9. 9. Fair Use Under US law since 1978, the property right of copyright has some other limits, which may allow for “Fair Use” Factors considered to determine “Fair Use” are: The purpose and character of the use, i.e. commercial or non-commercial The nature of the copyrighted work The amount and substantiality of the work The effect of the use on the potential market
  10. 10. Problems with Fair Use Other then the basics considerations, there is very little case law about Fair Use Purpose & Character There is no “I changed it” rule Nature There is no “It is just a photo of the art” rule Substantiality There is no “I credited the source” rule Affect on Market There is no “I didn’t make any money on it” rule
  11. 11. Fair Use Best Practices Until recently “Fair Use” has been in decline no standards meant confusion insurance companies would not insure without releases, thus corporations would not publish However, in 2005 the Center for Social Media published Documentary Filmmakers’ Statement of Best Practices in Fair Use This has been followed in 2009 by Code of Best Practices in Fair Use for Online Video None of these best practices have been tested in case law photo credit: EFF.org
  12. 12. Documentary Best Practices • The 2005 Documentary Best Practices 1. You may comment on or critique copyrighted material limit: use not so extensive that is no longer a critique but instead is a market substitute 2. You may use copyrighted material for illustration limit: you should have multiple quotations from multiple sources, no longer then necessary for illustration, quotations should be attributed, and use should not be a substitution for shooting new footage
  13. 13. Documentary Best Practices 3. You may capture copyrighted material incidentally or accidentally limit: material must not be staged or directed, the captured content must does not constitute the scenes primary point of focus 4. You may use copyrighted material in a historical sequence limit: the material can’t be available from authorized sources, should use multiple sources, and the amount of use can’t be disproportionate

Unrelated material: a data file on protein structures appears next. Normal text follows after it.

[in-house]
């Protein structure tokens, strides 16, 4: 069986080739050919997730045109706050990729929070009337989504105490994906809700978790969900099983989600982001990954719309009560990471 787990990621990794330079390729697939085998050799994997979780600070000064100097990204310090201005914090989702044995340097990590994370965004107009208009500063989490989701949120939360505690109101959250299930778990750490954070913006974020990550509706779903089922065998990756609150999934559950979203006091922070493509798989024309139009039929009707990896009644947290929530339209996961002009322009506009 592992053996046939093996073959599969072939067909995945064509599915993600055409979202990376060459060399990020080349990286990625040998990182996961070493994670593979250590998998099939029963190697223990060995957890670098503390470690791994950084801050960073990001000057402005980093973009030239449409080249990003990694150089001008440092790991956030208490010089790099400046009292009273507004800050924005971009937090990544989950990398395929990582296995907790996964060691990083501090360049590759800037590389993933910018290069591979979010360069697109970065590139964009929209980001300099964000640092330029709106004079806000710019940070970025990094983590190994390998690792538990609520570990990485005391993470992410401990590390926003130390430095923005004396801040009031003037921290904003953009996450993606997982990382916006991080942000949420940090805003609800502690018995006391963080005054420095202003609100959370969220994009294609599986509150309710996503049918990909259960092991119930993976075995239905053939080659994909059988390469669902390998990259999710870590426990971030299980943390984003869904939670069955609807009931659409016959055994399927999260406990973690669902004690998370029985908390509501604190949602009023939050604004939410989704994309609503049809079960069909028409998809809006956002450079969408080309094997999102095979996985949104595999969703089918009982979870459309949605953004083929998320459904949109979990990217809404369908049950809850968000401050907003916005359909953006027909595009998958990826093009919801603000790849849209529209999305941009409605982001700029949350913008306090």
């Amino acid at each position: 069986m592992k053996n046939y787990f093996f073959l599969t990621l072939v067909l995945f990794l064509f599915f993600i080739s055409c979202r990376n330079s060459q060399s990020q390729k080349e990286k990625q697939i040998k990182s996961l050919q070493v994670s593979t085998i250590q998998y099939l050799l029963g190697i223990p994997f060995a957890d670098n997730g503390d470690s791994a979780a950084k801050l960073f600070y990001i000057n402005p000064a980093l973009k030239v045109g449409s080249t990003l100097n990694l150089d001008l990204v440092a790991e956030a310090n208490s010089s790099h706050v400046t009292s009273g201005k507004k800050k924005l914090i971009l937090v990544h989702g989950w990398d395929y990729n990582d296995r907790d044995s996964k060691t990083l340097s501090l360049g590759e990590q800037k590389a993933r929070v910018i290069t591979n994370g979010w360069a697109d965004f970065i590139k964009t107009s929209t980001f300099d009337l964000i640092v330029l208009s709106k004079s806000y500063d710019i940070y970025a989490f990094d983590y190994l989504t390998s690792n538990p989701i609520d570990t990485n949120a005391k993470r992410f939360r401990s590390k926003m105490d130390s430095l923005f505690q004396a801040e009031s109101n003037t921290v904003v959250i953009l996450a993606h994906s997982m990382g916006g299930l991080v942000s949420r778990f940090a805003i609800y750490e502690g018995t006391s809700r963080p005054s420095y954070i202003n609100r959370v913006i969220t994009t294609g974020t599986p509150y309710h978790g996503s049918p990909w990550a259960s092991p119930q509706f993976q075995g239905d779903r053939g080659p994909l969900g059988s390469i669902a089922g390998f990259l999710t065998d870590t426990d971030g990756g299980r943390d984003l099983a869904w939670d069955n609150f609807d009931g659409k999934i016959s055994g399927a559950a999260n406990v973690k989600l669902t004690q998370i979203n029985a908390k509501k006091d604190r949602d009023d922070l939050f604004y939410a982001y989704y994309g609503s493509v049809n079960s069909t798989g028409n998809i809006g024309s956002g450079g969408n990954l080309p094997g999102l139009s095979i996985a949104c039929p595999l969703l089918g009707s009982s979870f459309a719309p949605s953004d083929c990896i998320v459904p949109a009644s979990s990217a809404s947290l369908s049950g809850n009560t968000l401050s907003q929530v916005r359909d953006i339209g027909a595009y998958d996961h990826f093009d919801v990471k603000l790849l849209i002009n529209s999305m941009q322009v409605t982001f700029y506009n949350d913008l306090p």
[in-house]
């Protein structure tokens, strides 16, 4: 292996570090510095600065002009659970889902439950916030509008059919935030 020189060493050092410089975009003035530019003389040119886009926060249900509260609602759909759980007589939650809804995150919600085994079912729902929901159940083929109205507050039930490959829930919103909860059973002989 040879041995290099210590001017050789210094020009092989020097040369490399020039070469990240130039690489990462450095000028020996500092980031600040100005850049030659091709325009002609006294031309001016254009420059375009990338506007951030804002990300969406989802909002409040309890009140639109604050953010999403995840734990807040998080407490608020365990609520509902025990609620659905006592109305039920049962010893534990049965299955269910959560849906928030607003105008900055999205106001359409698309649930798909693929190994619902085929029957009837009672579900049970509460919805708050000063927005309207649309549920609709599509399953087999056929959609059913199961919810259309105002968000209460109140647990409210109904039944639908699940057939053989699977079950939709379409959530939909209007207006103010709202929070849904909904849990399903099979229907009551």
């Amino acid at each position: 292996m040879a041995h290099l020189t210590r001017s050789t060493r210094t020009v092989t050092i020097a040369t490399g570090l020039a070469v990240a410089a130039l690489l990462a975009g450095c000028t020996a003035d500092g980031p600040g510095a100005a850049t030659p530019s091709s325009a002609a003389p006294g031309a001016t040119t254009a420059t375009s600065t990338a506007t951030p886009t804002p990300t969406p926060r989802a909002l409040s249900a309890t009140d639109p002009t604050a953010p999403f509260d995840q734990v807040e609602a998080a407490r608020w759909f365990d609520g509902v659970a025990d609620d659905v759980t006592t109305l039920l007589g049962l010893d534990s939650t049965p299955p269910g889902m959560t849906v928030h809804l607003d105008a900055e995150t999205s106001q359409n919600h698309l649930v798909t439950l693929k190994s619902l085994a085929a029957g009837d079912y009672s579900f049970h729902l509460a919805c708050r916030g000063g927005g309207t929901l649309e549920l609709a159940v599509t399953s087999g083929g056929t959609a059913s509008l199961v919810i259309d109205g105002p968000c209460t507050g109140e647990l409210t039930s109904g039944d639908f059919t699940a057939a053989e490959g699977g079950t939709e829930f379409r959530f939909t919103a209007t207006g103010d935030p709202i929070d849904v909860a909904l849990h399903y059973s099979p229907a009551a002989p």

14. 14. Social Video Best Practices • The 2009 Social Video Best Practices: Changed #4: You may reproduce, repost, or quote in order to memorialize, preserve, or rescue an experience, an event, or a cultural phenomenon limits: the same 5: You may copy, repost, and recirculate a work or part of a work for purposes of launching a discussion limits: intent must be clear, social discourse must be possible
  15. 15. Documentary Best Practices 6. You may quote in order to recombine elements to make a new work that depends its meaning on (often unlikely) relationships between the elements limits: The content must be recombined, the audience should be different then for the original work, the amount of use may not be excessive, and use must be for more then evoking just a mood i.e. A song may not be used in its entirety as a sound track just because it evokes an emotion of the moment. The juxtaposition must change the meaning.
  16. 16. DMCA & Takedown DMCA (Digital Millenium Copyright Act) is the US law protecting copyright holders online If someone thinks your content might be violating their rights, they may issue your ISP a DMCA Takedown Notice Your ISP must notify you and take down the content unless counter-notified to preserve their “safe-harbor” under the DMCA You can, and should respond with counter- notification. See ChillingEffects.org